Current developments give the conservatives something of a trump card from a Catholic perspective. The progressives want to reform social relations in a detailed way in line with their view of social justice, so they have very little tolerance for dissenting views that get in their way. That is why in much of the West you can be hit with criminal penalties for saying unprogressive things about sexual ethics or the merits of competing religions. In contrast, the conservative emphasis on freedom of action means letting the Church say what she thinks and carry on her activities in her own way for her own purposes. Ayn Rand is no Mother Theresa, but she won’t force Ave Maria University to buy abortifacients for Julia and hire her to teach alternate lifestyle acceptance.
Still, from a Catholic standpoint both Ayn and Julia are remarkably bad models to follow. Both ignore the transcendent dimension of human life. Ayn Rand’s romantic capitalism is a fake transcendent if ever there was one, and the faith, hope, and (government-administered) charity the Obama campaign offers Julia have very little to do with the Christian virtues. Also, both are essentially unsocial. Progressive concern for those at the bottom doesn’t include taking them seriously as actors, and the conservative appeal to traditional morality is shaky because it’s not grounded in a serious understanding of the good life. Hence the depressing effects of the progressive welfare state on how people live, and hence the routine abandonment by conservative politicians of issues such as abortion when they become mildly inconvenient.
So what’s a Catholic to do? We have to deal with what’s around us, so common cause with one side or the other is necessary on many issues. Still, Catholicism is not a matter of joining this team or that. If the Church is what she claims to be, she is the custodian of the most important truths about human life. For that reason, Catholics cannot put common cause with others first: they must know their own vision, and emphasize that vision above all else.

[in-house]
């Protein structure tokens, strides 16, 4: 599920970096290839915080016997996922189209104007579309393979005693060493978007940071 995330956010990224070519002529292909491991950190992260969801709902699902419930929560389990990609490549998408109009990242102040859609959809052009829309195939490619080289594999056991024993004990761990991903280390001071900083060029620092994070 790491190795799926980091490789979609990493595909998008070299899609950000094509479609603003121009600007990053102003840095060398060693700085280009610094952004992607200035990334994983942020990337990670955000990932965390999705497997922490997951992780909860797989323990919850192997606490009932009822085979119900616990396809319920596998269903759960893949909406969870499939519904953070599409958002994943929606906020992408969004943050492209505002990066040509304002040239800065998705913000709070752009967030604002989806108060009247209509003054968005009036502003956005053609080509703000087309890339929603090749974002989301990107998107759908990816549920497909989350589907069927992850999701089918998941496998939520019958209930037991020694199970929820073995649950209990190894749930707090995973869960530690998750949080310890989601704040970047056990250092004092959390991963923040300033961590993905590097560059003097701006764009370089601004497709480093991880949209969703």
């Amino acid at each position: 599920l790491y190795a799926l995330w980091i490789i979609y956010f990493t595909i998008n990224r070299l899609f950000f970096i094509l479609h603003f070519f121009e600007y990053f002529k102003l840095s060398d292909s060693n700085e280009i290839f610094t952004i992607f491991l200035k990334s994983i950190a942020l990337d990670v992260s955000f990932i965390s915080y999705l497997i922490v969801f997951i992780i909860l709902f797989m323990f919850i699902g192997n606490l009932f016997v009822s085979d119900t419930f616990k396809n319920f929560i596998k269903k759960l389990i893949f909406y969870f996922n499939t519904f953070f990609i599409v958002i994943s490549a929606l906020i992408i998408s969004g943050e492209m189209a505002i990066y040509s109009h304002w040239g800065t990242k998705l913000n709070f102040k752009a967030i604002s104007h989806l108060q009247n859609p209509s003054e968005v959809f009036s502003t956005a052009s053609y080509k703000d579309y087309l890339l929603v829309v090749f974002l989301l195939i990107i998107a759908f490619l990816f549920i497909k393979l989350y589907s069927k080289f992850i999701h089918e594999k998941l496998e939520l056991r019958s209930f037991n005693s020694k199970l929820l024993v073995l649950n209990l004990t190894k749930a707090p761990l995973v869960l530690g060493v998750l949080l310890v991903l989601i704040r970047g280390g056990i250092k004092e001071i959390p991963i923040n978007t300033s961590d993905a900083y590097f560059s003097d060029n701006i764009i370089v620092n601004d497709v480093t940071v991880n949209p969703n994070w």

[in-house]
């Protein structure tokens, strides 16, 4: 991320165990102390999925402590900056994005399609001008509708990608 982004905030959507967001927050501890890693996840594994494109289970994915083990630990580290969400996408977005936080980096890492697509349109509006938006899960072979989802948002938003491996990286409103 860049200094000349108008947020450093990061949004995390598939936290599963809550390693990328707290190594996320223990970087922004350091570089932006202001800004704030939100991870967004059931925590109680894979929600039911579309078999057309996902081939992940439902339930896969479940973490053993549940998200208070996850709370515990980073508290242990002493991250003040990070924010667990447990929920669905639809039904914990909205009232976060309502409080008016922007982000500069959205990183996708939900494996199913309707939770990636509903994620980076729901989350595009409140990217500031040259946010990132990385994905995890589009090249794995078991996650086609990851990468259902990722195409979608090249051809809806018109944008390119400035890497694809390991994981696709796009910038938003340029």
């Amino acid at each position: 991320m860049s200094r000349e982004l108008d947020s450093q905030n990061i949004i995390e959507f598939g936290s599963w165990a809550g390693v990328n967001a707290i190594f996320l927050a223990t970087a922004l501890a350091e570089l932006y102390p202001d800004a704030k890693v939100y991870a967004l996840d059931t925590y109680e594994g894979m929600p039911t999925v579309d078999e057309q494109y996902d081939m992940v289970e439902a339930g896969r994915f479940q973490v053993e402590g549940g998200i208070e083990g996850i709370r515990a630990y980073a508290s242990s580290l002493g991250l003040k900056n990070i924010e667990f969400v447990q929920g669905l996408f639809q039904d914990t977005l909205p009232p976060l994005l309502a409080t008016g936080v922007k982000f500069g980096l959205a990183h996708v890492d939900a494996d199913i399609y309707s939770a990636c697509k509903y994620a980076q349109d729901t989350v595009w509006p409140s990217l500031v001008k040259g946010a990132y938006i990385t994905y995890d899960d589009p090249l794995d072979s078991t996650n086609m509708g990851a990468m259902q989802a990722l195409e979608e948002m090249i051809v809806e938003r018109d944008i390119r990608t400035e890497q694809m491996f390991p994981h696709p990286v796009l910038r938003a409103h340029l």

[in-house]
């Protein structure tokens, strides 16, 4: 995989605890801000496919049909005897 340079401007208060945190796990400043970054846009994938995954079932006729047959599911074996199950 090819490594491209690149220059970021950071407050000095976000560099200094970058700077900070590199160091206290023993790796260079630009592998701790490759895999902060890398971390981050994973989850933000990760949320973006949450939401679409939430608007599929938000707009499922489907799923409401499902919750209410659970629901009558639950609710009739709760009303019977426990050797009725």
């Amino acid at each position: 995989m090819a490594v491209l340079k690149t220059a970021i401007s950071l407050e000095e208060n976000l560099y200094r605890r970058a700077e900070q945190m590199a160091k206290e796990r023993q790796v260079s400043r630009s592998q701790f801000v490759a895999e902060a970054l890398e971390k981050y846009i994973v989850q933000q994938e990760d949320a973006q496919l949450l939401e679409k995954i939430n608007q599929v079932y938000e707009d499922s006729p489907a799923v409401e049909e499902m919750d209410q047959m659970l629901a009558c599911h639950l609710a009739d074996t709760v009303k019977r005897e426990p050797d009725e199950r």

The Catholic vision, as the Church tells us and observation confirms, is what the world needs most, even politically. The striking thing about liberalism, and mainstream politics in the West generally, is how impoverished it is. To be rational, politics like any form of action must aim at the good—at the goals it makes sense to pursue. Liberalism tries to avoid arguments about those goals by limiting the common good to freedom, and making freedom self-defining as freedom to choose.
As our discussion has shown, that approach doesn’t work. Freedom is always part of a larger system that promotes some goals over others, so it always promotes a particular way of life. The conservative version of freedom favors a life of enterprise and acquisitiveness, while the progressive version favors a life of safe and inoffensive hedonism. Ayn Rand might like the one and Julia the other, but it’s unlikely many sane and normal people would take either as the standard to strive for if the situation were presented clearly.
With that in mind, the most important political function of the Church is to present man’s situation clearly so he can choose truly. She aims at truth rather than power, and exerts her influence by transforming understandings. For that reason, the goal of Catholics acting politically as Catholics should be less immediate victory than broadening the very narrow spectrum of economic and social concerns that now define public life. They can do that by maintaining Catholic principles, in season and out, and never compromising them. That approach can seem ineffectual, but the principles that are publicly available define what is politically possible. There is no political power greater than the power to change that, and that is the power Catholics can exercise by remaining true to their vision.
This essay first appeared in Catholic World Report on July 9, 2012 and is reprinted here with permission.